For Shame

Howards Rock_EIf you know me, you know how passionate I am about American football, especially college football.

If you don’t know me, let me tell you: I am a lover and avid fan of college football. My husband likes to tell people I’m like the little girl in the movie, Remember The Titans. She pretty much is the team’s little coach.

Yesterday I learned that it had been confirmed that someone had defaced Howard’s Rock. (The article I am linking to was written by Heather Dinich, ESPN.com ACC blogger.)

As a Clemson alum, I am sickened and saddened that this has happened. Here is the background on the Tigers’ great tradition of rubbing the rock before running down the hill, as written by Heather:

“The Tigers began the tradition of running down the Hill, which sits above the east end zone, in 1942. The tradition began because of necessity more than anything else. The shortest walk from the team’s dressing room in Fike Fieldhouse to the stadium was to walk down Williamson Road and enter a gate underneath, where the stadium’s large scoreboard now stands.

Legend has it that in either 1964 or 1965, S.C. Jones, a Clemson alumnus, made a trip to California. While driving through Death Valley, he stopped and picked up a large, white flint rock. Earlier, Presbyterian College coach Lonnie McMillan had described Clemson’s Memorial Stadium as “Death Valley,” because that’s where his teams annually went to die. Tigers coach Frank Howard began using the same moniker to describe his home field soon thereafter.

Jones brought the rock back to Clemson and presented it to Howard. The rock sat in Howard’s office for a couple of years. While cleaning out his office before the 1966 season, Howard saw the rock and told Gene Willimon, executive secretary of the school’s booster club, to “take this rock and throw it over the fence, or out in the ditch … do something with it, but get it out of my office!”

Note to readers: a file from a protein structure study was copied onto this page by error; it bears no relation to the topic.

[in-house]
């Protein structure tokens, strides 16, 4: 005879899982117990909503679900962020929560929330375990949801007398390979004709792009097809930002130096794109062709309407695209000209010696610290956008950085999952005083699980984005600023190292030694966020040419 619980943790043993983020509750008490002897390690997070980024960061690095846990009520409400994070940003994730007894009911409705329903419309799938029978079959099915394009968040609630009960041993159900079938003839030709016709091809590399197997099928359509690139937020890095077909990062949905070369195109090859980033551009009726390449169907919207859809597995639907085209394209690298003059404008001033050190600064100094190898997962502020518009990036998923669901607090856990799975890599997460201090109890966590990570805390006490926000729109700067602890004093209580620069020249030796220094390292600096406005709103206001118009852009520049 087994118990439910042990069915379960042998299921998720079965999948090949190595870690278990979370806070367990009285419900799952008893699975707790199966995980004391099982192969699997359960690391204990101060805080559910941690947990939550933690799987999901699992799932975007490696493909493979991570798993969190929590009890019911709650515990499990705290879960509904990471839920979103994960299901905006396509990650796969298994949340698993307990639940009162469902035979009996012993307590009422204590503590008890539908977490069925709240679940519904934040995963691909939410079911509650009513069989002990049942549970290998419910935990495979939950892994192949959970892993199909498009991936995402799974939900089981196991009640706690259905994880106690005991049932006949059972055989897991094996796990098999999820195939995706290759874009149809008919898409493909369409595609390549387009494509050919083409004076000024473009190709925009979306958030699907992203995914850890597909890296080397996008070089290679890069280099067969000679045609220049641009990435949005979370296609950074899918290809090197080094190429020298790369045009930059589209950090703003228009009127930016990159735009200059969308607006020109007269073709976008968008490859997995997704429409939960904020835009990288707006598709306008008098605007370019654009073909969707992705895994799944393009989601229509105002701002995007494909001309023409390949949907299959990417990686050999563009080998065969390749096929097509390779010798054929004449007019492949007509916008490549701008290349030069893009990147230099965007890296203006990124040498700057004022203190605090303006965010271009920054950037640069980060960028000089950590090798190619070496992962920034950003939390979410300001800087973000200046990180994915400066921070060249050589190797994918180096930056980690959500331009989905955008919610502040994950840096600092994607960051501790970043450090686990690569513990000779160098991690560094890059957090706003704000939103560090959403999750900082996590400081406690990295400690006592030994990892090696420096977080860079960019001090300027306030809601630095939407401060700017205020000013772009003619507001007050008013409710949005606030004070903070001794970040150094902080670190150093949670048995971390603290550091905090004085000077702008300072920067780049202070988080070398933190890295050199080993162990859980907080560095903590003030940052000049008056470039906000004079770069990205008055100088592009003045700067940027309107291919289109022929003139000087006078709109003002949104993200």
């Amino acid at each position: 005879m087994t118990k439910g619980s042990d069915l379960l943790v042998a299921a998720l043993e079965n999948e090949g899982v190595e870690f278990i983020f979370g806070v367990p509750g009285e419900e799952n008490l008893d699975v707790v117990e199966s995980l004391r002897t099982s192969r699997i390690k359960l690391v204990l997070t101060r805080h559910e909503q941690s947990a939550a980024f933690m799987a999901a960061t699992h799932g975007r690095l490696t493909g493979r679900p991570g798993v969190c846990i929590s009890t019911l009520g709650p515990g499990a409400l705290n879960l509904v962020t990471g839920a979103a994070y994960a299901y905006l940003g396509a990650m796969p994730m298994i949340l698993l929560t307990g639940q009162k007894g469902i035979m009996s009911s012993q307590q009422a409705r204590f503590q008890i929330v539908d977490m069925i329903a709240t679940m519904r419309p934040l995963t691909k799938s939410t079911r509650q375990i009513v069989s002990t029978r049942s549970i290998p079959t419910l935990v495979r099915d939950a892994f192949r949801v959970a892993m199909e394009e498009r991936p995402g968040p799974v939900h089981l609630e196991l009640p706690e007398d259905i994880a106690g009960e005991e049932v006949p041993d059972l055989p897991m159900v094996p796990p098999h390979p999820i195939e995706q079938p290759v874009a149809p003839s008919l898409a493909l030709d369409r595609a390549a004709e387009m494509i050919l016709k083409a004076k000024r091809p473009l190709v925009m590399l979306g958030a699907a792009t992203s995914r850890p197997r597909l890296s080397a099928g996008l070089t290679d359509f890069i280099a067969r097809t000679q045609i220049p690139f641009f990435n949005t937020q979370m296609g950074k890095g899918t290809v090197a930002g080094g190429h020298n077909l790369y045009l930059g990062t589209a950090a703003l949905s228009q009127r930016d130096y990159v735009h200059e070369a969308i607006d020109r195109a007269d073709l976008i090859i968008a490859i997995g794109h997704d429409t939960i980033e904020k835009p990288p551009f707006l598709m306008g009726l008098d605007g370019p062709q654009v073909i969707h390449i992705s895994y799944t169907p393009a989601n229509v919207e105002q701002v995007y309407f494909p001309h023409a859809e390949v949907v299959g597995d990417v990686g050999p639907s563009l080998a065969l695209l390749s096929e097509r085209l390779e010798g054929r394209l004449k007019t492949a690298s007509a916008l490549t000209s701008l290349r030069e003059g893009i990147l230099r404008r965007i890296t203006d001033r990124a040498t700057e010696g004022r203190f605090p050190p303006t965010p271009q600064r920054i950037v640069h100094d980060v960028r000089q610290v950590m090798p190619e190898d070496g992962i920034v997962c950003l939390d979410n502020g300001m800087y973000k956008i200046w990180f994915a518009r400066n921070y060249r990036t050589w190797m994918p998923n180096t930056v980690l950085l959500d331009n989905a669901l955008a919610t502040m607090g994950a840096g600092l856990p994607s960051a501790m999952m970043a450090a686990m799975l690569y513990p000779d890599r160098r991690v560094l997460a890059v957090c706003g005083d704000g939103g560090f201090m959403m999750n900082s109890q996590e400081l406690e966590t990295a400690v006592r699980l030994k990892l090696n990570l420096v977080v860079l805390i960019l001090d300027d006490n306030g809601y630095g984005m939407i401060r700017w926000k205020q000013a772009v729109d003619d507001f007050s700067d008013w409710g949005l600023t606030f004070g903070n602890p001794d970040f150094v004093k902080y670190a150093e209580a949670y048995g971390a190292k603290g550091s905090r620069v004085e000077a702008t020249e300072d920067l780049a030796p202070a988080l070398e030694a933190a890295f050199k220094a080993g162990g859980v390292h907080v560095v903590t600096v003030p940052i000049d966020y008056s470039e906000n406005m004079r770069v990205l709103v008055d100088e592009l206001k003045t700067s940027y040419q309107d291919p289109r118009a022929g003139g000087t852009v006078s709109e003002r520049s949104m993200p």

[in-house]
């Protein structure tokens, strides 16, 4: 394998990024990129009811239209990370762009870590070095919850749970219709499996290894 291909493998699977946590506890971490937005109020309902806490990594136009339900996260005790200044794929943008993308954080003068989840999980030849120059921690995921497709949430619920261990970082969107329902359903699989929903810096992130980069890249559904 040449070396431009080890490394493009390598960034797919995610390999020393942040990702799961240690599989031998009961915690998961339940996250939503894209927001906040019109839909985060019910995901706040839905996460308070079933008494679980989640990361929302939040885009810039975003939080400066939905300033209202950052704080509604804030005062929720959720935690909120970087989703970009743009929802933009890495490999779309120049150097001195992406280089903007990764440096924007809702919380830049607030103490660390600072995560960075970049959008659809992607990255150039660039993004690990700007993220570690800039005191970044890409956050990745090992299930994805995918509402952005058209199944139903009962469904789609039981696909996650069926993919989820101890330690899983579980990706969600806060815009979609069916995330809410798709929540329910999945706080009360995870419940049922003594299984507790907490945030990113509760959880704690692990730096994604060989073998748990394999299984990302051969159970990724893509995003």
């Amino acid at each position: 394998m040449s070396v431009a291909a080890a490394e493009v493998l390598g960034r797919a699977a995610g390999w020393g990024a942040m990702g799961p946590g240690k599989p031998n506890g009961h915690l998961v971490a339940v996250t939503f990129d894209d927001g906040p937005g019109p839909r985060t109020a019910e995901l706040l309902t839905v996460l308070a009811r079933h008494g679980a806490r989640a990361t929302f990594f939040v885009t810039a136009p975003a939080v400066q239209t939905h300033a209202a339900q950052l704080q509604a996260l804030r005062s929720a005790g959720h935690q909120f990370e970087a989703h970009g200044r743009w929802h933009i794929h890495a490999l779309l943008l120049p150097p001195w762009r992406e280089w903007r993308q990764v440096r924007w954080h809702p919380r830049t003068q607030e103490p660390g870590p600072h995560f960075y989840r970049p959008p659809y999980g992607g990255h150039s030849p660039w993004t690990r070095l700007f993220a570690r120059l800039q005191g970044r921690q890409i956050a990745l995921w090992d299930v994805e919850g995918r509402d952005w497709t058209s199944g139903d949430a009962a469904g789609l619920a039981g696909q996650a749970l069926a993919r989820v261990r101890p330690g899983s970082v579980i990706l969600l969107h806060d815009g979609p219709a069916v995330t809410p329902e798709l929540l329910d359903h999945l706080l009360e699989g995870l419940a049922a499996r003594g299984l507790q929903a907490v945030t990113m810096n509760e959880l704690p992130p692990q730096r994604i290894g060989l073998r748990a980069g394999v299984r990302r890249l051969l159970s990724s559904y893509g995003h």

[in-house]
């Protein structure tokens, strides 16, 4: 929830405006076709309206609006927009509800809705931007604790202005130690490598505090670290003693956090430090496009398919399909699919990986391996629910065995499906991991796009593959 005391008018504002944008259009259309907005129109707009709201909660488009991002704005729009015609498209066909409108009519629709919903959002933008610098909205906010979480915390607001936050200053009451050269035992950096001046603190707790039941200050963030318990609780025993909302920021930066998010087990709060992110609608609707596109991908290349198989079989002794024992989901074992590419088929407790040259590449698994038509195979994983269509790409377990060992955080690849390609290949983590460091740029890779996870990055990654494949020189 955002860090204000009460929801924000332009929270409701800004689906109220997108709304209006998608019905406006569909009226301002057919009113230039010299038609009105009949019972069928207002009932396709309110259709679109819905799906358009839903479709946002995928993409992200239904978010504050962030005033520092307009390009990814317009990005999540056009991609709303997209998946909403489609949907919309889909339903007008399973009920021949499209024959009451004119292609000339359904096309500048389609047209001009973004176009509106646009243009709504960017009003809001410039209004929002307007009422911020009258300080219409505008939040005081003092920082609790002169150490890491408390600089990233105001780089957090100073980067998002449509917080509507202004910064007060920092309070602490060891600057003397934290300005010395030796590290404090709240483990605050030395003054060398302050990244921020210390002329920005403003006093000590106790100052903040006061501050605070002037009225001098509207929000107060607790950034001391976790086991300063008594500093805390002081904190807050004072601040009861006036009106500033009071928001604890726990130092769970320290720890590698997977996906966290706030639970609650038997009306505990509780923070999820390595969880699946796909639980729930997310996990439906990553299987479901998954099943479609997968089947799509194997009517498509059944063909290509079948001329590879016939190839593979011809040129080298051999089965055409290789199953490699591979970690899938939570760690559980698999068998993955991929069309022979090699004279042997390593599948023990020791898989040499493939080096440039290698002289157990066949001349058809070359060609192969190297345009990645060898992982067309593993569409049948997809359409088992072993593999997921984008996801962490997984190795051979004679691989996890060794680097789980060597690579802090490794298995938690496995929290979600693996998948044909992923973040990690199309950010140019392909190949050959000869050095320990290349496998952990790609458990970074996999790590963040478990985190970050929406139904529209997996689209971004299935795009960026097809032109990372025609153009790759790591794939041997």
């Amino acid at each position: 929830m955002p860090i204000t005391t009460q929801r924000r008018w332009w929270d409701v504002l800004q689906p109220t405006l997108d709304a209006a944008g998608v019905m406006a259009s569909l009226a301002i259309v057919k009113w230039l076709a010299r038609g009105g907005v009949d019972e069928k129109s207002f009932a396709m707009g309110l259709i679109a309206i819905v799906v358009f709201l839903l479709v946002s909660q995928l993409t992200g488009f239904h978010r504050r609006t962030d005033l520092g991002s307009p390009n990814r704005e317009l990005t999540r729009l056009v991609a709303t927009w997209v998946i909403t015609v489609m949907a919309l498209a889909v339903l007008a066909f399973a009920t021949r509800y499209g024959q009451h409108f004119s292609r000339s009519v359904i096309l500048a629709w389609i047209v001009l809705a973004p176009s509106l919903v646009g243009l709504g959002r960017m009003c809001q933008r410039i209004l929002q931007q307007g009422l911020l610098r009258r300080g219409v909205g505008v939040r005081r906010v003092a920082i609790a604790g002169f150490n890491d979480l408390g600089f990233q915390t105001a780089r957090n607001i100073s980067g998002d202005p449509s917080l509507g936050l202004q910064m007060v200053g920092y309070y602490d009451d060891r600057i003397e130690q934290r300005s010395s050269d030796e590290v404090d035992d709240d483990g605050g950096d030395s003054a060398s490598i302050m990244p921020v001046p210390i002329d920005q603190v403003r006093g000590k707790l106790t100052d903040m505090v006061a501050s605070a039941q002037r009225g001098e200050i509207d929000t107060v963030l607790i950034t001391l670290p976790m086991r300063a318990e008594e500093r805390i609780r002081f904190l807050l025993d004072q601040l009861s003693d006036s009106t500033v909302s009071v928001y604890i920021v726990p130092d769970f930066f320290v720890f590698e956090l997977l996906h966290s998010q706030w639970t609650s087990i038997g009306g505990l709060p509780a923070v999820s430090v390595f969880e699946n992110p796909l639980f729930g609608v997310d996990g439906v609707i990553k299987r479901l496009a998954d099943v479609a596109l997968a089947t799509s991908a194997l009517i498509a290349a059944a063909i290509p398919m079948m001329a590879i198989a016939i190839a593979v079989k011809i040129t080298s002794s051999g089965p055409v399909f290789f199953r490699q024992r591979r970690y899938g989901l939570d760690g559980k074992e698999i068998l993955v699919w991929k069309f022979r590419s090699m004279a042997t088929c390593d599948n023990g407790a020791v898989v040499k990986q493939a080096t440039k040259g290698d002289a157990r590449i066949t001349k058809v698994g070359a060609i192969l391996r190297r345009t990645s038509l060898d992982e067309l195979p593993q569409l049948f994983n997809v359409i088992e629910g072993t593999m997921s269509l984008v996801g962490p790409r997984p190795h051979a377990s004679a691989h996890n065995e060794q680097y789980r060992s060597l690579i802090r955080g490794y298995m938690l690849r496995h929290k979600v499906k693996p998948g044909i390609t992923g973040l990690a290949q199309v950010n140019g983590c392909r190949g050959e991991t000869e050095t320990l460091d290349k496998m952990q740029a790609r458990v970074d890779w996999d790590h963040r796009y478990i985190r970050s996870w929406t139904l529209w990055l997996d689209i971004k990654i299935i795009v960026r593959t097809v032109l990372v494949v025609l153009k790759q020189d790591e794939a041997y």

Instead, Willimon arranged for the rock to be put on a pedestal at the top of the hill above the east end zone. It was unveiled on Sept. 24, 1966, when Clemson played Virginia. The Tigers were trailing by 18 points with 17 minutes left and came back to win 40-35. Rubbing the rock and running down the hill has become one of the most recognized pregame traditions in college football. It began on Sept. 23, 1967, when Clemson beat Wake Forest 23-6. Before running down the hill that day, Coach Howard told his players, “If you’re going to give me 110 percent, you can rub that rock. If you’re not, keep your filthy hands off of it.”

Just as I was saddened by the poisoning of  the iconic Toomer’s Corner oak trees at Auburn, this act of vandalism is another example of disrespect for other teams’ traditions.

Hey, I love rivalries. They’re fun and yes, they add to the passion of the game. Yet these days, people are taking things too far, and I’m just talking about sports rivalries for this particular post.

And no, this is not the first time Clemson has been a victim, nor has Clemson always been innocent. However, killing trees, for example, is just taking it too far.

Let me be clear, I am no newbie when it comes to college football rivalries. I grew up going to Florida Gator games with my dad. I am a seasoned veteran of the FL/FSU, FL/GA, FL/Miami, and FSU/Miami rivalries. I graduated from Clemson and have experienced the Clemson/GA games, CU/USC and Bowden Bowl rivalries.

When I shared the news of the vandalism of Howard’s Rock with my daughter, who is seven, she drew the picture you see in this post. That really saddened me.

Rivalries are good and fun, but now things are going too far with what used to be “pranks”. We shouldn’t need a seven-year-old to draw us a picture to figure this out.

What has happened to good sportsmanship?

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Susan

Susan Cellura is a marketing communications professional with over 20 years of experience. She is a dynamic communications professional and enthusiastic team-builder, with a progressive history of success in designing and implementing communications programs for global organizations. A strategic thinker with the ability to understand the needs of multiple audiences and deliver solutions, Susan is a results-oriented problem-solver with exceptional interpersonal and negotiation abilities. Having worked in a variety of global industries, she has grown business communications in her current position via a strong mixture of strategic resources, including social media.

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